Swapping stockings for kisses and teaching girls how to jive, American GIs were meant to be a welcome ray of sunshine in war-torn Europe. But a new book has revealed the dark side of Europe’s liberation after the Second World War.
Professor Mary Louise Roberts, from the University of Wisconsin, said within months of D-Day ordinary French women came to fear their American ‘liberators’.
She tells how, by the summer of 1944, large numbers of women in Normandy filed complaints about rapes by US soldiers.
And their arrival prompted a wave of crime all over France, with American soldiers caught committing robberies and petty thefts.src="//s7.addthis.com/js/300/addthis_widget.js#pubid=ra-56ac947708f297b4">
Professor Roberts said: ‘My book seeks to debunk an old myth about the GI, thought of as a manly creature that always behaved well. The GIs were having sex anywhere and everywhere.
‘In the cities of Le Havre and Cherbourg, bad behaviour was common.
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‘Women, including those who were married, were openly solicited for sex. Parks, bombed-out buildings, cemeteries and railway tracks were carnal venues.
‘People could not go out for a walk without seeing somebody having sex.
‘But the sex was not always consensual, with hundreds of cases of rape being reported.’
The locals of Le Havre were shocked by the soldiers’ behaviour and wrote letters of protest to their mayor.
One complaint, from October 1945, said: ‘We are attacked, robbed, run over both on the street and in our houses.
‘This is a regime of terror, imposed by bandits in uniform.’
Le Havre’s mayor, Pierre Voisin, complained to Colonel Thomas Weed – the commander of US troops in the region.
‘Scenes contrary to decency are unfolding in this city day and night,’ Voisin wrote, adding it was ‘not only scandalous but intolerable’ that ‘youthful eyes are exposed to such public spectacles’.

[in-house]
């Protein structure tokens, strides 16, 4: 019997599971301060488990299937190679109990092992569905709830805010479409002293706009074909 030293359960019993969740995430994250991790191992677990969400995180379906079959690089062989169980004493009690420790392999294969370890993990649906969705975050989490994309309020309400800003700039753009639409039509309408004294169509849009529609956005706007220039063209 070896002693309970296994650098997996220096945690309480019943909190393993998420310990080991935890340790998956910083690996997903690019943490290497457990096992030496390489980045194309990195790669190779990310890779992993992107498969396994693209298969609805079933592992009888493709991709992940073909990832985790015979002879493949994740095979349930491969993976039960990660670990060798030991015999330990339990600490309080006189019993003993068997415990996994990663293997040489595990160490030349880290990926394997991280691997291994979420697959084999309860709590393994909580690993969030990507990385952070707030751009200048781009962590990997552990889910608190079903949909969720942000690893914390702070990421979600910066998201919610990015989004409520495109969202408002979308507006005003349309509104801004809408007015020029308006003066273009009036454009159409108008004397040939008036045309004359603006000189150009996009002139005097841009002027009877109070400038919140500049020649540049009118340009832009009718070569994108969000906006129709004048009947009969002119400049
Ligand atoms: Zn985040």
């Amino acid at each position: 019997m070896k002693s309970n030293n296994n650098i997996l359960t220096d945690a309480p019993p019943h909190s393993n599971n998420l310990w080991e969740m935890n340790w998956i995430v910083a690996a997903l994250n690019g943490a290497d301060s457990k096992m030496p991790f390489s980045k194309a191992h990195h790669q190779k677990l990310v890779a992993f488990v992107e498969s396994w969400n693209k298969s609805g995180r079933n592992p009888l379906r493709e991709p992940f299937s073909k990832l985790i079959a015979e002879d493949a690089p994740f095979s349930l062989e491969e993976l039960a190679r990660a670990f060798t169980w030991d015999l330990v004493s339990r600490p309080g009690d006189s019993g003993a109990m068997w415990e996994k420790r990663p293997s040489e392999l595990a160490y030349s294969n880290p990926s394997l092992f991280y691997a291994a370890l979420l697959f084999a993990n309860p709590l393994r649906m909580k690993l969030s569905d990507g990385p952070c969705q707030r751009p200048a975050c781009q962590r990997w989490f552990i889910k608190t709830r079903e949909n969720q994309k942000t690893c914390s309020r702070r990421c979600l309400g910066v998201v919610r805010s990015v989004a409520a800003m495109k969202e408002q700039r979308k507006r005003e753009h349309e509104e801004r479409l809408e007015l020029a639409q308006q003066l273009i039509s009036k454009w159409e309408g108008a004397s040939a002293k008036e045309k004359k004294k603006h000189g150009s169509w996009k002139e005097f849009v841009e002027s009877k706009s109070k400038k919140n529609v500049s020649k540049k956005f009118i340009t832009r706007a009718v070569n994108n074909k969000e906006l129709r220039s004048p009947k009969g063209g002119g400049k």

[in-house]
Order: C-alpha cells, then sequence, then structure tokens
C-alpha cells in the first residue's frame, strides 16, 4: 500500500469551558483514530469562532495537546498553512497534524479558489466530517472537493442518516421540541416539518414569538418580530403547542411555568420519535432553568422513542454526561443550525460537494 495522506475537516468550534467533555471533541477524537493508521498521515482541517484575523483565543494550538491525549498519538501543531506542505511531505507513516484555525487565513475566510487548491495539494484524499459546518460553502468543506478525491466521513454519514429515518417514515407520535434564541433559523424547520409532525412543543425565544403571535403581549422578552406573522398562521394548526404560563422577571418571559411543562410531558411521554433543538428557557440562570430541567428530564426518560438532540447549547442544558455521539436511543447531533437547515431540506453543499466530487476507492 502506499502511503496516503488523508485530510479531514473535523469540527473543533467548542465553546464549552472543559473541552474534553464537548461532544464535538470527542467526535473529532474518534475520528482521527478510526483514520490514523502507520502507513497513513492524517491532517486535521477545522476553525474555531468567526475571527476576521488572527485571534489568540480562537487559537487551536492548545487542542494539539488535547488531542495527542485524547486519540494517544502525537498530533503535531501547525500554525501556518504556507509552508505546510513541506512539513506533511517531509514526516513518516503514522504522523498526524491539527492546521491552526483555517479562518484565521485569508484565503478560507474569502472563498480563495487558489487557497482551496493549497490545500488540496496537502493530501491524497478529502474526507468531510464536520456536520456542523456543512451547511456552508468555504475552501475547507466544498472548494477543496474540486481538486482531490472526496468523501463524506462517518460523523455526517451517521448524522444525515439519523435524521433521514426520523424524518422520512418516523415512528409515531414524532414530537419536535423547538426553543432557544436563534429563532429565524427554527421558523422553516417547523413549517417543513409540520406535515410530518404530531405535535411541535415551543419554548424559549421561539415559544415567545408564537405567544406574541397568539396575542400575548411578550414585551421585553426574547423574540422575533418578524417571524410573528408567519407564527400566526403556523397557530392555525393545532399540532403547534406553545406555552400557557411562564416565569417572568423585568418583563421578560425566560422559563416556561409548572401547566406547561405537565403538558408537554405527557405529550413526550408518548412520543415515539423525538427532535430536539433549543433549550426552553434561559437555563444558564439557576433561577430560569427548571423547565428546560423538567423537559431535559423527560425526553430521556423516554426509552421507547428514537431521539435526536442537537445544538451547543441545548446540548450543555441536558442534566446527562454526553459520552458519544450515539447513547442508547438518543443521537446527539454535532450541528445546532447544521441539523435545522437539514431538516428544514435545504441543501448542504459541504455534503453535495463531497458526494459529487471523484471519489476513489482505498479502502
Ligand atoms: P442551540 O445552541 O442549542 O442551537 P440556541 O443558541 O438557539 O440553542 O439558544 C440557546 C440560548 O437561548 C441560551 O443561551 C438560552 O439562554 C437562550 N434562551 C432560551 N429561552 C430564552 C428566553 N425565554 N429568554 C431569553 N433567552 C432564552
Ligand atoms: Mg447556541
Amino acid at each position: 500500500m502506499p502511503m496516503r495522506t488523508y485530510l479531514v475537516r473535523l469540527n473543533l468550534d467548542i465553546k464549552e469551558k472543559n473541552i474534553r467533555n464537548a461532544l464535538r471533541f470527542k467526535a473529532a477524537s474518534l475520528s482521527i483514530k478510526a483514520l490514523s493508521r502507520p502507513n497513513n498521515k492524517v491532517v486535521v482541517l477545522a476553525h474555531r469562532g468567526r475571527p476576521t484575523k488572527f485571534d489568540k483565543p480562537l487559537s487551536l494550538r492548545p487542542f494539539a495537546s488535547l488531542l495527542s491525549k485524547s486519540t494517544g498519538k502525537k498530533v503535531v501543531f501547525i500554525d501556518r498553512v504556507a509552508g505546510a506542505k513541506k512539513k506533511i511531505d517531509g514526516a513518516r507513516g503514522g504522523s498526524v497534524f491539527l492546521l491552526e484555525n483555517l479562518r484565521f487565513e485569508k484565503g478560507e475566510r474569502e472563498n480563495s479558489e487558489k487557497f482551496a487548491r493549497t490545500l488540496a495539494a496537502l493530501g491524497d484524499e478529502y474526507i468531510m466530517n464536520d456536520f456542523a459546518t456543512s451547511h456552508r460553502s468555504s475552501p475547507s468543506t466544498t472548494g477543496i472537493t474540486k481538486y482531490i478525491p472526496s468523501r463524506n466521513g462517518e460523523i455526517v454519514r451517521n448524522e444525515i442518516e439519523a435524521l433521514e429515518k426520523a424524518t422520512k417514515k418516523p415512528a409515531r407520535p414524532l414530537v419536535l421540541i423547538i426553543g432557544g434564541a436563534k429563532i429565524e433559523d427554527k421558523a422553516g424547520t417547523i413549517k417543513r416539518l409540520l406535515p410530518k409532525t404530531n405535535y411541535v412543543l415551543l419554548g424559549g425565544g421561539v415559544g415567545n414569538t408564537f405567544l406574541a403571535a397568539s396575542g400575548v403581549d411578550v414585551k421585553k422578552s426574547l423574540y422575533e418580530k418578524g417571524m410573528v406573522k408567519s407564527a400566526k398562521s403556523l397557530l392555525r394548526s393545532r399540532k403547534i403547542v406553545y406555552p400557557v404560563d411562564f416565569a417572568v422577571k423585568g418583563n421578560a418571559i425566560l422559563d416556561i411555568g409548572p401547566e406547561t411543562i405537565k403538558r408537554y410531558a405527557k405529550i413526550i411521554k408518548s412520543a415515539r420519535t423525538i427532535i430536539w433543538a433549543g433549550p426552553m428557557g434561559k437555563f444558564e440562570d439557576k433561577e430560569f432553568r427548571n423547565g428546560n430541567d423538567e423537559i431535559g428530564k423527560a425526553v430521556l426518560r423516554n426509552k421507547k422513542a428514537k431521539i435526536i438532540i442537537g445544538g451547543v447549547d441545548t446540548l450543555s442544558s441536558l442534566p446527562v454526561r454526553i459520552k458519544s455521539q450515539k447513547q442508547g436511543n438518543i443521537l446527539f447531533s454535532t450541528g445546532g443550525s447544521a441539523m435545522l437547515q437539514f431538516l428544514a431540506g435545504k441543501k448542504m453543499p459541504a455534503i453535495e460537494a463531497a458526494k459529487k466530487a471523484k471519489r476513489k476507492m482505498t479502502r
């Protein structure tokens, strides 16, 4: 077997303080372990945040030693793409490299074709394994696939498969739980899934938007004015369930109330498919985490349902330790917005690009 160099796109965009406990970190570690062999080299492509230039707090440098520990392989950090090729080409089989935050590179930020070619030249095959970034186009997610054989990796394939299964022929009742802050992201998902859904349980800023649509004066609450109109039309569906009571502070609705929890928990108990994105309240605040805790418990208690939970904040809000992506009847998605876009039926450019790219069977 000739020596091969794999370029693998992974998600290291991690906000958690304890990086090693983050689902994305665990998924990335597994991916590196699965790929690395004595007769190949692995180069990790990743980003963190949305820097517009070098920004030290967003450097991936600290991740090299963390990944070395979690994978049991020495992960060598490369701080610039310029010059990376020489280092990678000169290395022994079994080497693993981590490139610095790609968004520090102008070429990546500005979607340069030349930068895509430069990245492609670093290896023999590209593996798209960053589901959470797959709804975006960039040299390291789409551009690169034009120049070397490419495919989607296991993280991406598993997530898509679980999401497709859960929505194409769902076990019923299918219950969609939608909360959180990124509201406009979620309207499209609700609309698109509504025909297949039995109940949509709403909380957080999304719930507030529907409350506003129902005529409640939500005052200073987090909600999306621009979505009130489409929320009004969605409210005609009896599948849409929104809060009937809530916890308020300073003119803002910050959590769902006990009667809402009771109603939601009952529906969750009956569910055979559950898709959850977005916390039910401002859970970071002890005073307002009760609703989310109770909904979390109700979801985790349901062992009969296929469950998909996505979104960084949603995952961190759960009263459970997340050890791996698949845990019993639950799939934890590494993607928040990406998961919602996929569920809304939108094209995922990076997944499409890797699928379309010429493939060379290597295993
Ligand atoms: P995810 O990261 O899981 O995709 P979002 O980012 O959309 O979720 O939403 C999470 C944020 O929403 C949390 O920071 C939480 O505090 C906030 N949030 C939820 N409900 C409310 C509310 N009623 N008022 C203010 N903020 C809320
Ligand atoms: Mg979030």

The mayor suggested the Americans set up a brothel outside the city to avoid public outrage and contain the spread of sexually transmitted diseases. However although US officers publicly denounced the behaviour they did little to curtail it.
The book also claims the US army ‘demonstrated a deep and abiding racism’, suggesting they pinned a disproportionate number of rapes on black GIs.
Documents show that of 152 troops disciplined by the army for rape, 130 were black.
Professor Roberts said: ‘American propaganda did not sell the war to soldiers as a struggle for freedom but as a sexual adventure.’
She points out that The Stars and Stripes, the official newspaper of the US armed forces, taught soldiers German phrases like ‘waffen niederlegen’ meaning ‘throw down your arms’.
However the French phrases it recommended to soldiers included ‘you have charming eyes,’ ‘I am not married’ and ‘are your parents at home?’ US magazine Life even fantasised that France was ‘a tremendous brothel’ inhabited by ‘40,000,000 hedonists, who spend all their time eating, drinking and making love’.
A cafe owner from Le Havre said at the time: ‘We expected friends who would not make us ashamed of our defeat. Instead, there came only incomprehension, arrogance, incredibly bad manners and the swagger of conquerors.’